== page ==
yes Cheryl – the Naked Mind was a gamechanger – once we’ve dismantled our limiting beliefs around alcohol we can choose to be alcohol free – no willpower needed!

Marie Thomson

Great article. I’m 72 and drink less than I used to when working. I’m aware it is a depressant. With everything that’s going on in the world, who needs that!

janet gourand

absolutely Marie – that’s why it’s ironic that many of us drank to relieve our anxiety and depression!


I at 75 have stopped drinking – it makes me very tired and gives me night sweats. Drink no alcohol beer and cranberry and soda when socializing. I feel much better.

janet gourand

nice one Wilma – I also drink alcohol free beer – its delicious!


I believe in moderation. In virtually EVERYTHING, including but not limited to alcohol consumption. I am 7 months away from fully retiring. I’m not afraid of it, I’m embracing it as just another chapter of my life’s book. I have plans for it but I know that sometimes life happens when your making other plans. But if you don’t resist it, changes can be a good thing. It’s all in your mindset. Drugs & alcohol abuse muddle your thinking and will ultimately be a destroyer rather than a builder to whatever your retirement future looks like for you…I am much more interested in building myself up than tearing myself down. Especially at this time of my life!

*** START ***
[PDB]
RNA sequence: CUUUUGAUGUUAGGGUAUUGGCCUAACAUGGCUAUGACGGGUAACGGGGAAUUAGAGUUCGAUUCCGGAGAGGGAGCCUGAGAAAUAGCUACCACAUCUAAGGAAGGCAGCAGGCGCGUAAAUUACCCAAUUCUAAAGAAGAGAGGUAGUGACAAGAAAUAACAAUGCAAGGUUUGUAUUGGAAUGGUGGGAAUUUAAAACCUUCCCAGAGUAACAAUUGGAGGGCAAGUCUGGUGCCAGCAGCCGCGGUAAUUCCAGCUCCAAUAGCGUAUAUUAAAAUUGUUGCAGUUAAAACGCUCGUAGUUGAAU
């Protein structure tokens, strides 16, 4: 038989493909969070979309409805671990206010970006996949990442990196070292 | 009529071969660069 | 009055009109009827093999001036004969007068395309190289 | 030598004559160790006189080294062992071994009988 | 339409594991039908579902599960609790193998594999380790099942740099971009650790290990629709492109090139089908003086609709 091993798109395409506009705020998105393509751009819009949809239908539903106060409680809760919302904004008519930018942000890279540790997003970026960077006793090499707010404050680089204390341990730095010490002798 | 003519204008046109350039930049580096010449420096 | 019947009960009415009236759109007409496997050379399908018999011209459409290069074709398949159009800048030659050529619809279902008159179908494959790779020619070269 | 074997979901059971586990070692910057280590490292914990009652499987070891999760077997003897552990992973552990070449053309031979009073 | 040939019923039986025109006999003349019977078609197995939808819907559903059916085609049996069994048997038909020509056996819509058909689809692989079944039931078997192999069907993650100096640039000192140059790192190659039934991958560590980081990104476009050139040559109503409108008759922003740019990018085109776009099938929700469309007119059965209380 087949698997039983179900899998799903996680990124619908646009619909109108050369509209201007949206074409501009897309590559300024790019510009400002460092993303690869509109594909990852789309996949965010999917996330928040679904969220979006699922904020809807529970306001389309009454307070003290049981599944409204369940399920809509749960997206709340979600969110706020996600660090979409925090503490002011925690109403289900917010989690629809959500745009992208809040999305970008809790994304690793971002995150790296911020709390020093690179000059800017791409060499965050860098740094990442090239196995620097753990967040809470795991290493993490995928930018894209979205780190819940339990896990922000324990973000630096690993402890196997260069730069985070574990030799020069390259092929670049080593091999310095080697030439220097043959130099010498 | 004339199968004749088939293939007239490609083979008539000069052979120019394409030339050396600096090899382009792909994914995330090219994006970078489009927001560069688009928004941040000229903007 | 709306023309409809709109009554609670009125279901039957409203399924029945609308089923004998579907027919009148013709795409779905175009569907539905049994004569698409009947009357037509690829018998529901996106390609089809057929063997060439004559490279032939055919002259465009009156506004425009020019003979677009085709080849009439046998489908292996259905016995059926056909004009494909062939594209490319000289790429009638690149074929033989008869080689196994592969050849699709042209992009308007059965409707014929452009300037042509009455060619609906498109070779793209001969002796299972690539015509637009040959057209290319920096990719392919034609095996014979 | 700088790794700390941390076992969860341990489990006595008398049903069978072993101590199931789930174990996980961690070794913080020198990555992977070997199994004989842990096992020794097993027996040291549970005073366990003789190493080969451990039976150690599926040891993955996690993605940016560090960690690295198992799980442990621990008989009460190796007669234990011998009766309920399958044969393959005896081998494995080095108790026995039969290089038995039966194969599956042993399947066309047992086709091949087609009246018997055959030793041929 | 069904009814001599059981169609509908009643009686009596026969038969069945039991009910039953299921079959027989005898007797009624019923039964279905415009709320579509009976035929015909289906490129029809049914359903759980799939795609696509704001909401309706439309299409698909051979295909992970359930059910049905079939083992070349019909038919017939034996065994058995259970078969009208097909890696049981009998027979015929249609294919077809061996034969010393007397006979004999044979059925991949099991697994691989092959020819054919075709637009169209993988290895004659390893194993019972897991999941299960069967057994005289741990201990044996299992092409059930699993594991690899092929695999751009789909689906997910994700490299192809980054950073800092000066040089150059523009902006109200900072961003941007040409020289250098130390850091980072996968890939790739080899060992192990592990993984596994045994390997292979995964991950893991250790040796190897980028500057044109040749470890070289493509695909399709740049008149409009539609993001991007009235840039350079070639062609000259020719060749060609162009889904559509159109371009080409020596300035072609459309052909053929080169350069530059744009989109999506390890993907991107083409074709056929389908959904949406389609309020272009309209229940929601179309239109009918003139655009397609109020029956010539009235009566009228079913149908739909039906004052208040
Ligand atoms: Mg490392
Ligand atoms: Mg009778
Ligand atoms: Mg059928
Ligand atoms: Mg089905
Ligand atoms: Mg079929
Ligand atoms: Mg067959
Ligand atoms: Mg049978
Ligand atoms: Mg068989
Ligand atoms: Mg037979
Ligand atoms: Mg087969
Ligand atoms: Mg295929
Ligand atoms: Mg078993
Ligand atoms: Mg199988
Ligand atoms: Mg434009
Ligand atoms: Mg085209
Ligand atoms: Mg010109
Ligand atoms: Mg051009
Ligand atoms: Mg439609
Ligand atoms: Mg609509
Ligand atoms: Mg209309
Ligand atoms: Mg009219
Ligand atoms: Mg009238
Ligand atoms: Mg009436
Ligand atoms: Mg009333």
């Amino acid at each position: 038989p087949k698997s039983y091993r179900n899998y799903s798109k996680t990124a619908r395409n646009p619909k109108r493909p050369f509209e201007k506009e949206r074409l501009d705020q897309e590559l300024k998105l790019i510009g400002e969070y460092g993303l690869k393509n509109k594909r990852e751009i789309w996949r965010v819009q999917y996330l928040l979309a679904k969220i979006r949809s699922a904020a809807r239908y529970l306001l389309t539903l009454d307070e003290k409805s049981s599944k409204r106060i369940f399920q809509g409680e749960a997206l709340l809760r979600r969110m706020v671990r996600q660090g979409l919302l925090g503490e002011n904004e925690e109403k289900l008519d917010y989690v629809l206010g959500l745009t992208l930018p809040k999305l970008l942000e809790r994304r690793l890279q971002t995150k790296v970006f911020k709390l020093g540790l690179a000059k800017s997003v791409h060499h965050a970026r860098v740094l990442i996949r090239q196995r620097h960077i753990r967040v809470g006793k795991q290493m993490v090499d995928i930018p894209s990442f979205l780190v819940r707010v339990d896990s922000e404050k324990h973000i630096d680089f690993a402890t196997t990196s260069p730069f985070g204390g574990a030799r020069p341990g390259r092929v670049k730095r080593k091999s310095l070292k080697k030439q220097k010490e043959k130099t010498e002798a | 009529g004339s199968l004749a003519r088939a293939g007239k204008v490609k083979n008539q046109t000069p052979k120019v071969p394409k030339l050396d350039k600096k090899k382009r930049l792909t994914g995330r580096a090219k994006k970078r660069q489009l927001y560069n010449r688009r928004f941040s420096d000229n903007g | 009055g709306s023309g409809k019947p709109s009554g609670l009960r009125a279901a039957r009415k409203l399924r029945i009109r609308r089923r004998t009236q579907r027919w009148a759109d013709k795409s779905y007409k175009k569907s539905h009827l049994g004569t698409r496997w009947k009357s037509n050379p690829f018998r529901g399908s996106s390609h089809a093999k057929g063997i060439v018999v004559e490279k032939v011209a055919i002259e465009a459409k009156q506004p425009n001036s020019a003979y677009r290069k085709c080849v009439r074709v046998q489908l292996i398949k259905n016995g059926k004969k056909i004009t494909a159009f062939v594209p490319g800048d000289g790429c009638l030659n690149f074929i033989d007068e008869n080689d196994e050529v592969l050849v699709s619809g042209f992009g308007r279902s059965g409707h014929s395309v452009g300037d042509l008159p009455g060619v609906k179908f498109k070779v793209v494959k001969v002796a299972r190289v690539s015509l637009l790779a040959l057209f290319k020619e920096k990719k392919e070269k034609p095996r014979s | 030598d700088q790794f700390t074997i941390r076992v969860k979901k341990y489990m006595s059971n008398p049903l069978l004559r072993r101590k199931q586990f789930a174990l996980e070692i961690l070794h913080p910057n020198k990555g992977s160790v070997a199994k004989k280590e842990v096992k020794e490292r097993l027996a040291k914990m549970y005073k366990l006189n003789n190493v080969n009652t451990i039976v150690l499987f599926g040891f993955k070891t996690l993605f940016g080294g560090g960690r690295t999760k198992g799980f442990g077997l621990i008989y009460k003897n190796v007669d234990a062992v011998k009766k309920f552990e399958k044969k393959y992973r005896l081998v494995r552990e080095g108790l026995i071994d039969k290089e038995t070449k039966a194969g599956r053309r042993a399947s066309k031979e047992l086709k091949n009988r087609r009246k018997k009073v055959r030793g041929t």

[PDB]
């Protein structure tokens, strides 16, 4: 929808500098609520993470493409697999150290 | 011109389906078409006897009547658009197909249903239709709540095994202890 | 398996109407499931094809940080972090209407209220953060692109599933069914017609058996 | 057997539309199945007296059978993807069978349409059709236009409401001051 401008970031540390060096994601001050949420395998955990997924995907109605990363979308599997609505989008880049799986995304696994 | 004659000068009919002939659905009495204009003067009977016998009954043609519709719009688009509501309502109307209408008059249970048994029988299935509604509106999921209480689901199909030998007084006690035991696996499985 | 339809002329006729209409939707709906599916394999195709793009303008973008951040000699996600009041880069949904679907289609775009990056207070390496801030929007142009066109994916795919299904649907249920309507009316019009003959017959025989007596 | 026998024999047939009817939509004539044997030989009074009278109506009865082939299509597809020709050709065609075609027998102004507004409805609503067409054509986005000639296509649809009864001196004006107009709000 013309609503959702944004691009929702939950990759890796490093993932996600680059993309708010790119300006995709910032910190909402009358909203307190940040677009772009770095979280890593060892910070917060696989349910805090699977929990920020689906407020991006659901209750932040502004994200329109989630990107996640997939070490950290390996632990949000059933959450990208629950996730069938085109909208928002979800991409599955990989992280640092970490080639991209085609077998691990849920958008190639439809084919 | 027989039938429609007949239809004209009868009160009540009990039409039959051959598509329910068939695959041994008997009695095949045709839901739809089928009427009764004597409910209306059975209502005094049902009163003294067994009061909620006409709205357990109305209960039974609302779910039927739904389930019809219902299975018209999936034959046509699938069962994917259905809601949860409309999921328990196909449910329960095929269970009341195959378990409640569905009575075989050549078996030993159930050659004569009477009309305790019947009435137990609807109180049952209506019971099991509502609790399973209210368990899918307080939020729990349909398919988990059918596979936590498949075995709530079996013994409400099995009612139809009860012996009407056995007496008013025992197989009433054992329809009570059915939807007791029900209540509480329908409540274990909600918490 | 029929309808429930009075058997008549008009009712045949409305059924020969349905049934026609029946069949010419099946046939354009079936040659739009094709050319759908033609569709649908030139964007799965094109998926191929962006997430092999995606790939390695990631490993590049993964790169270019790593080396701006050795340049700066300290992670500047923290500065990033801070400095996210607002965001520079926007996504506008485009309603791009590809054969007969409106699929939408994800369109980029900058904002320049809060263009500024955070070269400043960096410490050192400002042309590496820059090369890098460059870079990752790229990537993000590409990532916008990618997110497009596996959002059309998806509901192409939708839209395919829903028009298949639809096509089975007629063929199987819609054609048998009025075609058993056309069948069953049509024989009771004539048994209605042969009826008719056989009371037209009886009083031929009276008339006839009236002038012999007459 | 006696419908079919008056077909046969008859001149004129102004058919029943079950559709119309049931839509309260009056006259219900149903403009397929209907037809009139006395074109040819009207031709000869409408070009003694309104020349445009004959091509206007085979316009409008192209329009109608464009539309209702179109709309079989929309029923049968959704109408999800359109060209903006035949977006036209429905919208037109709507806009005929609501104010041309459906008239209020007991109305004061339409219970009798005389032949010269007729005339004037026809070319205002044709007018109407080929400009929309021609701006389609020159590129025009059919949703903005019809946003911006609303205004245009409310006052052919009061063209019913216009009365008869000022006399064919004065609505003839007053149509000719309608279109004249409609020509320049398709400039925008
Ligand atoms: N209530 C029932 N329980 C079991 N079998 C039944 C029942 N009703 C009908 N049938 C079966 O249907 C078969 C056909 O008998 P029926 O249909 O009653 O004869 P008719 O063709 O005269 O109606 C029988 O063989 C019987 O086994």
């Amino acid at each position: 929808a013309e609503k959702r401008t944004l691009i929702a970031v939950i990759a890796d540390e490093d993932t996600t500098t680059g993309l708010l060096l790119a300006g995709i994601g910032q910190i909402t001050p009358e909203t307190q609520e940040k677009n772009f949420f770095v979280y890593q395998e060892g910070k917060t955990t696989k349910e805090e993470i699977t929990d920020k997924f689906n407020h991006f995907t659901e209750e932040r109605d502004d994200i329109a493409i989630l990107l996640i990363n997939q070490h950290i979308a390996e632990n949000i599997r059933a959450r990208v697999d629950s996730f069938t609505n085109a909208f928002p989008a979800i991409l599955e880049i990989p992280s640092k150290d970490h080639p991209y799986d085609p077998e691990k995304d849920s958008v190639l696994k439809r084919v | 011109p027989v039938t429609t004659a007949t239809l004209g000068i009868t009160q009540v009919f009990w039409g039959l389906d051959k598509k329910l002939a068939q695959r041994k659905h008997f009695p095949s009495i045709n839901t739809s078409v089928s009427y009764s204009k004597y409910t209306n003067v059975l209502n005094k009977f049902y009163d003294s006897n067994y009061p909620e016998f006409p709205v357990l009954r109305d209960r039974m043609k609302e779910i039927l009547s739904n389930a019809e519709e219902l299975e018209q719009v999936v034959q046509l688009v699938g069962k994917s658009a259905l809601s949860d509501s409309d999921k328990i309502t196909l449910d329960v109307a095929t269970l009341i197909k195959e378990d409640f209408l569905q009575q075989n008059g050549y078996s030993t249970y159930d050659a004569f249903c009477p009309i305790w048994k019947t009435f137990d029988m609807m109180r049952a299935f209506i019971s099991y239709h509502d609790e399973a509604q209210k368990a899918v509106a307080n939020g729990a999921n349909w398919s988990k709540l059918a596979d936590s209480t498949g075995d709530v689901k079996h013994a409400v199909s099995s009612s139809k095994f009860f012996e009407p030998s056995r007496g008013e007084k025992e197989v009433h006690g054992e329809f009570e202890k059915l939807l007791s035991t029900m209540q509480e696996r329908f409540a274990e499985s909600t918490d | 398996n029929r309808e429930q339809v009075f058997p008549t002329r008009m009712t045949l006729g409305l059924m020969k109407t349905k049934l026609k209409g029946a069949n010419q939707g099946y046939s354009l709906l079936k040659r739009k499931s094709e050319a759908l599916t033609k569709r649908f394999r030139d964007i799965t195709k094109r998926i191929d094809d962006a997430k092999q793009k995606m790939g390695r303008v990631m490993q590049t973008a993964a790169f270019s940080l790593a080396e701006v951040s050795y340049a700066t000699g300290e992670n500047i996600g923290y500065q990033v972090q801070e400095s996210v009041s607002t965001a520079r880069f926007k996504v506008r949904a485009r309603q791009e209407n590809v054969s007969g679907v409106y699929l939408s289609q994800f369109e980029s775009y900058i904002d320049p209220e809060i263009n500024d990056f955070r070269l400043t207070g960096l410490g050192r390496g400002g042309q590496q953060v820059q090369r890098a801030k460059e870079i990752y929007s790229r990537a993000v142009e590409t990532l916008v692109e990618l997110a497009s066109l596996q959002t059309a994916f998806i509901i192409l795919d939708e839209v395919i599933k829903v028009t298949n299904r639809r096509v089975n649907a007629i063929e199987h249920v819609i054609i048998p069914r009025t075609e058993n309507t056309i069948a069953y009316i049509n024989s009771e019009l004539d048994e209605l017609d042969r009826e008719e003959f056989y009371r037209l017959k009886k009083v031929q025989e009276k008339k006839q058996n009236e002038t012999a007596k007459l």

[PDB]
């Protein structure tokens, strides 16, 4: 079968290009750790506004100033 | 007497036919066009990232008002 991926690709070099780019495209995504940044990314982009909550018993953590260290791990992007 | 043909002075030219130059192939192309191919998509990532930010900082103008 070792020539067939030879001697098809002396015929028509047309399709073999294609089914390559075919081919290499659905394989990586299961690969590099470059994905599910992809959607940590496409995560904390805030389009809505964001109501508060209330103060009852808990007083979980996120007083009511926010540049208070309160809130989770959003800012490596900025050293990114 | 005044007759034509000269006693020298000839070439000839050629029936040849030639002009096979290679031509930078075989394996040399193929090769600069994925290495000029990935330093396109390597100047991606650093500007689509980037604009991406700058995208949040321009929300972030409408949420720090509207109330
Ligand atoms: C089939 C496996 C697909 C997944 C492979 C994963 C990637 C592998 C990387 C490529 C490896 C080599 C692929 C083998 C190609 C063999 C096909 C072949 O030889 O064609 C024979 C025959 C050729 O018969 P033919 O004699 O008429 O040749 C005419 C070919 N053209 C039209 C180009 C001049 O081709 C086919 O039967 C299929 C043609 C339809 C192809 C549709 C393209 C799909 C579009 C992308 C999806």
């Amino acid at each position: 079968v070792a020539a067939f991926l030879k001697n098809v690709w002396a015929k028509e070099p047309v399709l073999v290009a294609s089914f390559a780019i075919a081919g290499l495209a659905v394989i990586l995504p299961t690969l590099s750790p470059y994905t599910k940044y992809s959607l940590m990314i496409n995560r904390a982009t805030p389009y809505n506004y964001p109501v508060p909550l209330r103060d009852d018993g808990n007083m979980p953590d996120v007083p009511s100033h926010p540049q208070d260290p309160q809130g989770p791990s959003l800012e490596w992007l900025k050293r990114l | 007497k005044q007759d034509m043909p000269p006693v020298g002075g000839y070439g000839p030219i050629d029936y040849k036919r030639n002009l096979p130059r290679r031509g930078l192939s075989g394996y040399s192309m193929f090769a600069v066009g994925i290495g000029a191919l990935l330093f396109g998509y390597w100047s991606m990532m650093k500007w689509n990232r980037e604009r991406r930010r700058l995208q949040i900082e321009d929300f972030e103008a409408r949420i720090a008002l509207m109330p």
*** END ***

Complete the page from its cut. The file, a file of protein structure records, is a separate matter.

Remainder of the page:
janet gourand

we all deserve to enjoy the golden years of retirement Julie… alcohol can easily steal them away so they pass in a blur! – I’ve just been coaching a lady to quit drinking in preparation for her retirement – she’s taking a world cruise to celebrate and as she says she doesn’t want to be able to treasure the memories. As you say alcohol will tear you down if you let it!

The Author

Janet Gourand is a writer, a podcaster and a recovery coach. She quit drinking in 2015 at the age of 63. She founded Tribe Sober which enables people to change their relationship with alcohol. Tribe Sober is an international community which offers a membership program.